Last week, we reflected on the meaning of the baptism of Jesus - a significant milestone in his earthly ministry. This week, we are looking at the next step, which was to choose his first close followers.
In those days, the conventional way that rabbis acquired their disciples was that the prospective students would approach the rabbi under whose tutelage they wanted to spend some time. Of course, it would be up to a rabbi to accept, and Jesus himself was known to politely turn down an overly enthusiastic applicant eager to “follow him wherever he went”; to which Jesus response was, “well, foxes have holes, and birds have nests, but the Son of Man has no place to lay his head” - meaning, “no place where I’d like YOU to join me, that is".
And so, it was not unusual that having first learned about Jesus’ mission and identity from John, a few curious Galileans decided to try their luck and see if Jesus would choose to teach them directly. Those men were Andrew the Protokletos (“First Called”), his brother Simon (“the one who hears”) later called Peter (“the rock”), and the unnamed individual who was likely John the Evangelist (as he often chose to avoid explicitly naming himself in his own stories). And who wouldn’t want to find out more, after John the Baptist’s enigmatic words, “behold the Lamb of God?” - his own surprising intuition, a new understanding of the Messiah’s purpose that he shared with his current disciples. These men then approached Jesus and “inquired where he was staying”, which would have been a polite way of asking a rabbi if one could study under him. It is worth noting that Jesus’ choice to accept Andrew and “the other guy” was not arbitrary, but followed a period of time of prayer in the mountainside, where he was probably already pondering their candidacies.
Jesus begins his “admission process” with just one question, “What do you seek?” Not, “Whom do you seek?”, but “What do you seek?” By no means an unfriendly question, it was intended to encourage them to crystallize in their own minds just what they really wanted to do “when they grow up”, and at what cost. For we are accustomed to viewing Andrew and Simon as fishermen, and indeed they were. Yet, in the first century, fish was a staple food, and that from the Sea of Galilee was in high demand, so they would have left behind a successful business, the family boats and equipment, etc; but also, significantly, an area of great expertise in which they must have taken pride. I find that the very first cost of making a change in one’s life is the perception that all our knowledge and experience accumulated previously is irrelevant to the new occupation, and therefore, is wasted. Is that the reason Jesus tells the brothers, “now you will be fishers of men” - to indicate that they may take some of their people-skills developed in the market square, and personal qualities honed at sea, and still make use of them even in their new life? Of course they would; just as they would also take the knowledge acquired from John, and apply it to the new truths that Jesus would teach them directly. With God, no experience is ever wasted. True, it took time for “Simon” to become “Peter”, to go from hearing his message to acting upon it, but Jesus named him as such because he expected him to grow -to change.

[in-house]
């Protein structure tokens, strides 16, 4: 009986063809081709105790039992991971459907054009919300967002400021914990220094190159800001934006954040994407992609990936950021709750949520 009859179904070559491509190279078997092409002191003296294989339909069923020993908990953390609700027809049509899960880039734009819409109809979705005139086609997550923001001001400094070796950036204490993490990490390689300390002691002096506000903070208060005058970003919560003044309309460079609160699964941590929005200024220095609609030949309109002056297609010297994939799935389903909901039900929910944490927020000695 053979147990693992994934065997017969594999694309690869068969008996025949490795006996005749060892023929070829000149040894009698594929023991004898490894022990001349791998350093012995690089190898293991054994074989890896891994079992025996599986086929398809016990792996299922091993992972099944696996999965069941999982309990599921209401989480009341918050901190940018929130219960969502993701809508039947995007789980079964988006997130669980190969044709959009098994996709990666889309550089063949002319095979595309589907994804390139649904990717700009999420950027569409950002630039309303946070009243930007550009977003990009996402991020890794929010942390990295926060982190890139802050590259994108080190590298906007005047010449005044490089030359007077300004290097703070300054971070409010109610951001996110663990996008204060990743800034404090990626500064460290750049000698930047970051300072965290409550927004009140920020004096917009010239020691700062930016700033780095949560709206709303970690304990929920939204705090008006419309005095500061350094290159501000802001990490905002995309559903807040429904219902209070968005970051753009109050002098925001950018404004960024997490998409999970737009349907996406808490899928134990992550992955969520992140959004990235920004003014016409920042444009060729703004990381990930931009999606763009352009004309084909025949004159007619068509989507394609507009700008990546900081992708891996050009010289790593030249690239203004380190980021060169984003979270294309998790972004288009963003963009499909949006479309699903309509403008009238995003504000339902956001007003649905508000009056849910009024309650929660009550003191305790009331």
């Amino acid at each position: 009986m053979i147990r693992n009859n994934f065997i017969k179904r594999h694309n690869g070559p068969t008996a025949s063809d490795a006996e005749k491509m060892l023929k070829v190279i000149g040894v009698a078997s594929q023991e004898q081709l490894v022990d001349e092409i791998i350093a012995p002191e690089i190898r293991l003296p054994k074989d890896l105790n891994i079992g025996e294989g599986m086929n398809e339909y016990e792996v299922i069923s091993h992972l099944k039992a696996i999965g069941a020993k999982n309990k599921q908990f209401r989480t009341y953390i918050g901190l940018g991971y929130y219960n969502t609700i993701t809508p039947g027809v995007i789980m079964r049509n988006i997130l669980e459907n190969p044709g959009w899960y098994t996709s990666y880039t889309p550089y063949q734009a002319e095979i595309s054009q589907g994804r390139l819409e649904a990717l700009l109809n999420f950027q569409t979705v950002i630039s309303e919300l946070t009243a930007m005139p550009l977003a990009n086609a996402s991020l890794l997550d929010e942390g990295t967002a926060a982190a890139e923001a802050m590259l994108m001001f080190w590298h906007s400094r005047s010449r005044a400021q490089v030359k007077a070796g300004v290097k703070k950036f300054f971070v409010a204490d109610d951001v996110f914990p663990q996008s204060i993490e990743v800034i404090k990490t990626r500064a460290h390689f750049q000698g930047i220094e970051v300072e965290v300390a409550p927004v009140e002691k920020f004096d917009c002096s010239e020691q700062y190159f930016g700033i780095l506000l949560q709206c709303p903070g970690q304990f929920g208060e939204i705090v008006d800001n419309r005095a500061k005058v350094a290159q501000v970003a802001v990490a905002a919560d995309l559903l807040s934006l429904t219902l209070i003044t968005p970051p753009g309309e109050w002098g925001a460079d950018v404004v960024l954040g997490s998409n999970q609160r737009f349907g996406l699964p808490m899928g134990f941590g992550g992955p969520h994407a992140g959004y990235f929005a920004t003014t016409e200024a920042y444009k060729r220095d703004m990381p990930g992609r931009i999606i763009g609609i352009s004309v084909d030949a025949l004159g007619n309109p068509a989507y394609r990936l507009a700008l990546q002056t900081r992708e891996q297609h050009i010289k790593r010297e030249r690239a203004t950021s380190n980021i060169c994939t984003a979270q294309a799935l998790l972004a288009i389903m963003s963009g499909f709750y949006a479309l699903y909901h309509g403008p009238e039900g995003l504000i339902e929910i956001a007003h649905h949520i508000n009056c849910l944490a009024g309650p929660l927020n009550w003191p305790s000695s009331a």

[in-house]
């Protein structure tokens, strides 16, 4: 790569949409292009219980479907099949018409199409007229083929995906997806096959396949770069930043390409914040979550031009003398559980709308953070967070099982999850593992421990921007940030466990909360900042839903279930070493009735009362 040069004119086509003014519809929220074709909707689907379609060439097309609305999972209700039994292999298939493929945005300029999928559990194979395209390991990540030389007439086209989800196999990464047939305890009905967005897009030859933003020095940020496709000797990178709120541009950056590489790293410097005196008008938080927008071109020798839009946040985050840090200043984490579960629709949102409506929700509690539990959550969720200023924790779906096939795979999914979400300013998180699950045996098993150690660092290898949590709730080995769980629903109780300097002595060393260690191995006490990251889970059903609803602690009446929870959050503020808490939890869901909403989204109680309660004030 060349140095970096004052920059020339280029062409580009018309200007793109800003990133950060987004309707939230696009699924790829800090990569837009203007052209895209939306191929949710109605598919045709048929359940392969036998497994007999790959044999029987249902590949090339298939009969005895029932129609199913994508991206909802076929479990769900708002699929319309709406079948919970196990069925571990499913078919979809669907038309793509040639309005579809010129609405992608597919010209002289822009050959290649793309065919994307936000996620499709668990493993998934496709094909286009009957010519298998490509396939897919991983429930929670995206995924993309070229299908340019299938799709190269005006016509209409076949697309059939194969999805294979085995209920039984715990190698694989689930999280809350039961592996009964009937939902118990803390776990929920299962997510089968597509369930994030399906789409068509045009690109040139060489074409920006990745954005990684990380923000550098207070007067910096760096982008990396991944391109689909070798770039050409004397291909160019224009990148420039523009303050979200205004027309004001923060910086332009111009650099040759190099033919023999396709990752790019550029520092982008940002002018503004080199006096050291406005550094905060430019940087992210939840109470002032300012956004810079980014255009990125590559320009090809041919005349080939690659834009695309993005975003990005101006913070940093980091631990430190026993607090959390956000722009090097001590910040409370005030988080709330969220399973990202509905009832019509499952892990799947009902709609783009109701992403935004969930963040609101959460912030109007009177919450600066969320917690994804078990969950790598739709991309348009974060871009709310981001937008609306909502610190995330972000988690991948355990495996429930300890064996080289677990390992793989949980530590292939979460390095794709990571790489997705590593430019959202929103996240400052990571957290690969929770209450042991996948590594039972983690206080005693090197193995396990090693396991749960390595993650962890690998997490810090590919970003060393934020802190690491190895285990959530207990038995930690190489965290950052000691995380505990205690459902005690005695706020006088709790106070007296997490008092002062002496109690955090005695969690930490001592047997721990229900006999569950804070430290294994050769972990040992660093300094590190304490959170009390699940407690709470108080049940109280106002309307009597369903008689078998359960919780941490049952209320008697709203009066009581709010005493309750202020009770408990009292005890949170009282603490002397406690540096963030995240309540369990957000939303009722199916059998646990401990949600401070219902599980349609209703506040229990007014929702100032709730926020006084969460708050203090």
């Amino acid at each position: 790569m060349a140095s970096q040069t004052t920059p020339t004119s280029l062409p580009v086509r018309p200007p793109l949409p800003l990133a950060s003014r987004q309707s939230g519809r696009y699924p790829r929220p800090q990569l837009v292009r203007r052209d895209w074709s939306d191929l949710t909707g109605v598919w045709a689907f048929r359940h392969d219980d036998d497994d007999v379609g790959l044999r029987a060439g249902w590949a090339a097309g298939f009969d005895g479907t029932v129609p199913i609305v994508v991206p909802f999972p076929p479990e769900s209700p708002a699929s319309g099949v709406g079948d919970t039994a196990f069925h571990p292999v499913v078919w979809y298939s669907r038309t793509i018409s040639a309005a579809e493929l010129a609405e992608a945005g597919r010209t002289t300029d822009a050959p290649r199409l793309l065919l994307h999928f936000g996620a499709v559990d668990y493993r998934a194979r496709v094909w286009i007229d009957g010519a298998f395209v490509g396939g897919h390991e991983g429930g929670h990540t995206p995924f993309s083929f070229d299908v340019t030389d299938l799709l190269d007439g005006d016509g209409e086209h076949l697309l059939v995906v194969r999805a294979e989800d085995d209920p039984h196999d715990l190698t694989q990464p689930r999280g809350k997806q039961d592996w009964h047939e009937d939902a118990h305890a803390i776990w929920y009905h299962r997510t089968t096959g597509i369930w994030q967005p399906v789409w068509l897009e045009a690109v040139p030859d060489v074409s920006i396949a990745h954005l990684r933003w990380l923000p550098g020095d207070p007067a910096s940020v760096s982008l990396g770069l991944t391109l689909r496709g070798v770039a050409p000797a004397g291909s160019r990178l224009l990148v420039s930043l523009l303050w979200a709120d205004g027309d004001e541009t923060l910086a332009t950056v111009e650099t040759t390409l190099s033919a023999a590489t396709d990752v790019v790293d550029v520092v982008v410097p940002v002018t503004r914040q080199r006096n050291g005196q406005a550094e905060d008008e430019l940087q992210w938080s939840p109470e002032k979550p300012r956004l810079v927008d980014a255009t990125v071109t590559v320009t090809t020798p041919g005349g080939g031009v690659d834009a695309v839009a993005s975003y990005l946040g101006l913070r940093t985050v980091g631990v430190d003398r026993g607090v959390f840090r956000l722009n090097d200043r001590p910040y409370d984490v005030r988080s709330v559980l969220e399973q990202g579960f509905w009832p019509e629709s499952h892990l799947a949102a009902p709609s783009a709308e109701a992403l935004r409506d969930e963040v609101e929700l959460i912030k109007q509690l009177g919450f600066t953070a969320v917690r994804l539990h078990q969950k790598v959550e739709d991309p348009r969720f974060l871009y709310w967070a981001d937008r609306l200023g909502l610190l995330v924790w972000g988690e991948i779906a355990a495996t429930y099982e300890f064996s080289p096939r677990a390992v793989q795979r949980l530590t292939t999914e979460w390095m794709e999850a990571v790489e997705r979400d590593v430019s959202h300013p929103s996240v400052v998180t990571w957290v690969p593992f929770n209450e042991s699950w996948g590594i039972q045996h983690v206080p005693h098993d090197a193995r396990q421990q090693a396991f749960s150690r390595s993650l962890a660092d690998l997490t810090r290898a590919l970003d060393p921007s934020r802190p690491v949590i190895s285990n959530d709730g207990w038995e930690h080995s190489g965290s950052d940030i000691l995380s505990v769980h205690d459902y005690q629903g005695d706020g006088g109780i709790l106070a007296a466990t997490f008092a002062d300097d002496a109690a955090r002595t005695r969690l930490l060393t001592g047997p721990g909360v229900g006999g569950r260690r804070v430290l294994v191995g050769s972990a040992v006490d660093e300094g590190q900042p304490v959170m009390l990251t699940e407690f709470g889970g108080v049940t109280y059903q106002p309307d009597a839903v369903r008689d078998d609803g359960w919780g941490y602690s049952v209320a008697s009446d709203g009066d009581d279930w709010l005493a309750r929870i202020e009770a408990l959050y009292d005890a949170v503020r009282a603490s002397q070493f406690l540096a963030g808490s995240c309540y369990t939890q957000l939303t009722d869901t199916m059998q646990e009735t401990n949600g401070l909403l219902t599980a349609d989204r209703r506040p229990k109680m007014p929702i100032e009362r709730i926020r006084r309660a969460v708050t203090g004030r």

What do YOU seek? While the 12 apostles in the traditional sense of the term of having seen the resurrected Christ are long gone, I believe that we are called an even greater work, which is to notice the “resurrected Christ” not in his 1st century body of the gospel accounts, but in that of each human being. Like Andrew and Peter, and “the other guy”, many of us are curious to “see where Christ lives” -- to learn about him, to emulate his ethics and approach to social justice, even to enjoy some spiritual gifts and a sense of intimacy with God. But, there’s still more; a lot more work, and a lot more change that is still expected of us. To learn to be a witness to daily “resurrections of Christ”, as opposed to simply reading about the one described in the bible, means to shift the entire paradigm of how we relate to others. Do you recognize that Christ dwells in you? Maybe. But that implies that he must dwell in other people, which is a lot more difficult to accept. But let us go there, to that next level, whatever that means for each of us. Are you going to be a John or an Andrew to someone you know? John the Baptist directed his disciples to learns what he already knew, but from a new teacher. Andrew, on the other hand, invites his brother to learn together from the same teacher. So as we grow in witness to the resurrection of Christ, let us not hang on to our disciples forever, but point them to the new level of learning and let them go. As for our peers, let us invite them to come alongside of us to learn the things we do not yet know.
And so I thank each of you for being sometimes an Andrew and sometimes a John - for each other, yes, and for me also. You and I have already taught each other many things over the past year -- my first at this parish.
We are all called to periodically take stock of the experience and knowledge we achieve, and take it to a new level, wasting nothing important. Change, too, is required at times; and it is, of course, almost always unsettling even when we seek after it, prayerfully discern it, and sincerely hope that it aligns with God’s will for us. As we begin our journey into the 2021, the arrival of which has been filled with much hope, let us keep eminding each other that while God him or herself is unchanging, he expects us to embrace change and its costs, and encourage one another in doing the same.